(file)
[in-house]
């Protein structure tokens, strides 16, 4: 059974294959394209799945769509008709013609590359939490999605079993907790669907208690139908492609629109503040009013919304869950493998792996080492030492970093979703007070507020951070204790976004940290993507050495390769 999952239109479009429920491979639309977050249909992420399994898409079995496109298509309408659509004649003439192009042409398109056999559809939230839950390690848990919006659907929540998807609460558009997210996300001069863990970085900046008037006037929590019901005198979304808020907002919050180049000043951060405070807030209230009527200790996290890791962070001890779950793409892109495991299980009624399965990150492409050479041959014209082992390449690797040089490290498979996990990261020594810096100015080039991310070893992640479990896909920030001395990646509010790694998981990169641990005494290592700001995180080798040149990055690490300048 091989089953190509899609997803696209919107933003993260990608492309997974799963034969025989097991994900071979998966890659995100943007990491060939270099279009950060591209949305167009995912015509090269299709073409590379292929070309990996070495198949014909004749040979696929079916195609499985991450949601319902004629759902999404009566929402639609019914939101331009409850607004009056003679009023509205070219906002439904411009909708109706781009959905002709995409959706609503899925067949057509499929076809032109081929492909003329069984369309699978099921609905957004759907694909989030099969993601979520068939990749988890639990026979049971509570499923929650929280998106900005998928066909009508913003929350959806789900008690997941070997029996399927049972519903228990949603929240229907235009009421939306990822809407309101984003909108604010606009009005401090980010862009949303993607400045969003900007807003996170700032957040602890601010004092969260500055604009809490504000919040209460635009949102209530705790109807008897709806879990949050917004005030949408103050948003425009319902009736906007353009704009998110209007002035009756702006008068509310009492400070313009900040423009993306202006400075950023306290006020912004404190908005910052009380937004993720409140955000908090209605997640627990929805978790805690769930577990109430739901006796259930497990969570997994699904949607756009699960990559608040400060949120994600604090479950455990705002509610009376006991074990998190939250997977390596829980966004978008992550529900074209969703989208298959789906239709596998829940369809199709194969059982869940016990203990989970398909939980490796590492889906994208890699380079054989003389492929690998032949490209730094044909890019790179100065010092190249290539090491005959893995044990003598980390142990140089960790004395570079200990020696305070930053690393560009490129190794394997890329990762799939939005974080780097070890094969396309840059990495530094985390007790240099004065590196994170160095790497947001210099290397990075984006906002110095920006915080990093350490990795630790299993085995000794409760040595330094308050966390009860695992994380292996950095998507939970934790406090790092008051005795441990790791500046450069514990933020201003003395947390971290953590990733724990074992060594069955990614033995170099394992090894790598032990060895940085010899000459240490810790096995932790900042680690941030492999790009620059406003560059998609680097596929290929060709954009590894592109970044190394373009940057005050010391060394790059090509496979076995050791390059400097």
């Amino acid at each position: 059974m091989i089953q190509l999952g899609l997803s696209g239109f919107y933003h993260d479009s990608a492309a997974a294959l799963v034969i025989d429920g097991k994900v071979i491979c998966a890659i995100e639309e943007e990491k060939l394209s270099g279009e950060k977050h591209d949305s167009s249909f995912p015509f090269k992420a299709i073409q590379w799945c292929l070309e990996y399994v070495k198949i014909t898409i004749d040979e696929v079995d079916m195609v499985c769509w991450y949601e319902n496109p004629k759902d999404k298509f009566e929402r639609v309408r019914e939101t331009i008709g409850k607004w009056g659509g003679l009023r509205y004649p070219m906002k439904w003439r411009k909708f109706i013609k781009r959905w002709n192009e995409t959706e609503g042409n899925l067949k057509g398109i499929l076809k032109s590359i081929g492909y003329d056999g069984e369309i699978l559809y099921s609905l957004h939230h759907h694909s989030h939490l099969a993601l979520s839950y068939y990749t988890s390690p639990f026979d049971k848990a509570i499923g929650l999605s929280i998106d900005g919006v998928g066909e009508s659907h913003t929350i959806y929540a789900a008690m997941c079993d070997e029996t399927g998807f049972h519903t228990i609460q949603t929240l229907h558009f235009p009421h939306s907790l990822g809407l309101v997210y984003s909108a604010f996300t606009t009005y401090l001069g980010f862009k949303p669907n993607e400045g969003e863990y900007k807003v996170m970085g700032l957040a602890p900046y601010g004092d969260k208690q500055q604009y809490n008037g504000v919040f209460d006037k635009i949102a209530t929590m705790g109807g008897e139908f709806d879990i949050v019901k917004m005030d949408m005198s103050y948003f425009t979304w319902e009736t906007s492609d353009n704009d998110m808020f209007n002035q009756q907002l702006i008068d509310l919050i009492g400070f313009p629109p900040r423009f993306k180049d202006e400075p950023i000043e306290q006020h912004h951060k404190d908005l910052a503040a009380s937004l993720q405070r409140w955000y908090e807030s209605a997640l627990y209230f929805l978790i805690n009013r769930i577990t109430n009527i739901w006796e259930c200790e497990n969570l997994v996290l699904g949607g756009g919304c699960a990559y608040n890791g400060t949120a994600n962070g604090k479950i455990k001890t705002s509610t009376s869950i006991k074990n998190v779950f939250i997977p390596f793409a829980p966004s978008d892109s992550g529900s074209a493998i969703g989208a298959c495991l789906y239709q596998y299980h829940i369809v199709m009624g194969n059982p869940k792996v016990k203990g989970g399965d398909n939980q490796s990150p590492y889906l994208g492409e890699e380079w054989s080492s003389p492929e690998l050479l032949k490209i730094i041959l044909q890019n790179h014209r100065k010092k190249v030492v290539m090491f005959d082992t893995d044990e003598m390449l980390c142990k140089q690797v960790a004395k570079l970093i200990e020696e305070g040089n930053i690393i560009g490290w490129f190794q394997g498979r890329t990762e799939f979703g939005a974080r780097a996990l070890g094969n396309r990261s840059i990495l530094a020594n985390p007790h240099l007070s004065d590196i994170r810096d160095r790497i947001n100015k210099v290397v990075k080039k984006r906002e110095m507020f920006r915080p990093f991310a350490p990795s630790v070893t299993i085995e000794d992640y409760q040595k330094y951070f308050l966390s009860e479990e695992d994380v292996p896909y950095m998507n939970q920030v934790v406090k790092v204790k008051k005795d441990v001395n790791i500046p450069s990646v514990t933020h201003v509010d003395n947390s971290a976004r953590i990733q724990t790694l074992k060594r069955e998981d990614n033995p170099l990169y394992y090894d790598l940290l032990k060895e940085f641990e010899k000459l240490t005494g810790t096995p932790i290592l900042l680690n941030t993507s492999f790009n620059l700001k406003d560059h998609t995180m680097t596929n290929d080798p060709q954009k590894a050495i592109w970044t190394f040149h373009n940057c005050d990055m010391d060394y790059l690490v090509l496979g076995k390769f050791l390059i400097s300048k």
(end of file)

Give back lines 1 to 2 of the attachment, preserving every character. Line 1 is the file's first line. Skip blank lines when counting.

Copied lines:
[in-house]
């Protein structure tokens, strides 16, 4: 059974294959394209799945769509008709013609590359939490999605079993907790669907208690139908492609629109503040009013919304869950493998792996080492030492970093979703007070507020951070204790976004940290993507050495390769 999952239109479009429920491979639309977050249909992420399994898409079995496109298509309408659509004649003439192009042409398109056999559809939230839950390690848990919006659907929540998807609460558009997210996300001069863990970085900046008037006037929590019901005198979304808020907002919050180049000043951060405070807030209230009527200790996290890791962070001890779950793409892109495991299980009624399965990150492409050479041959014209082992390449690797040089490290498979996990990261020594810096100015080039991310070893992640479990896909920030001395990646509010790694998981990169641990005494290592700001995180080798040149990055690490300048 091989089953190509899609997803696209919107933003993260990608492309997974799963034969025989097991994900071979998966890659995100943007990491060939270099279009950060591209949305167009995912015509090269299709073409590379292929070309990996070495198949014909004749040979696929079916195609499985991450949601319902004629759902999404009566929402639609019914939101331009409850607004009056003679009023509205070219906002439904411009909708109706781009959905002709995409959706609503899925067949057509499929076809032109081929492909003329069984369309699978099921609905957004759907694909989030099969993601979520068939990749988890639990026979049971509570499923929650929280998106900005998928066909009508913003929350959806789900008690997941070997029996399927049972519903228990949603929240229907235009009421939306990822809407309101984003909108604010606009009005401090980010862009949303993607400045969003900007807003996170700032957040602890601010004092969260500055604009809490504000919040209460635009949102209530705790109807008897709806879990949050917004005030949408103050948003425009319902009736906007353009704009998110209007002035009756702006008068509310009492400070313009900040423009993306202006400075950023306290006020912004404190908005910052009380937004993720409140955000908090209605997640627990929805978790805690769930577990109430739901006796259930497990969570997994699904949607756009699960990559608040400060949120994600604090479950455990705002509610009376006991074990998190939250997977390596829980966004978008992550529900074209969703989208298959789906239709596998829940369809199709194969059982869940016990203990989970398909939980490796590492889906994208890699380079054989003389492929690998032949490209730094044909890019790179100065010092190249290539090491005959893995044990003598980390142990140089960790004395570079200990020696305070930053690393560009490129190794394997890329990762799939939005974080780097070890094969396309840059990495530094985390007790240099004065590196994170160095790497947001210099290397990075984006906002110095920006915080990093350490990795630790299993085995000794409760040595330094308050966390009860695992994380292996950095998507939970934790406090790092008051005795441990790791500046450069514990933020201003003395947390971290953590990733724990074992060594069955990614033995170099394992090894790598032990060895940085010899000459240490810790096995932790900042680690941030492999790009620059406003560059998609680097596929290929060709954009590894592109970044190394373009940057005050010391060394790059090509496979076995050791390059400097």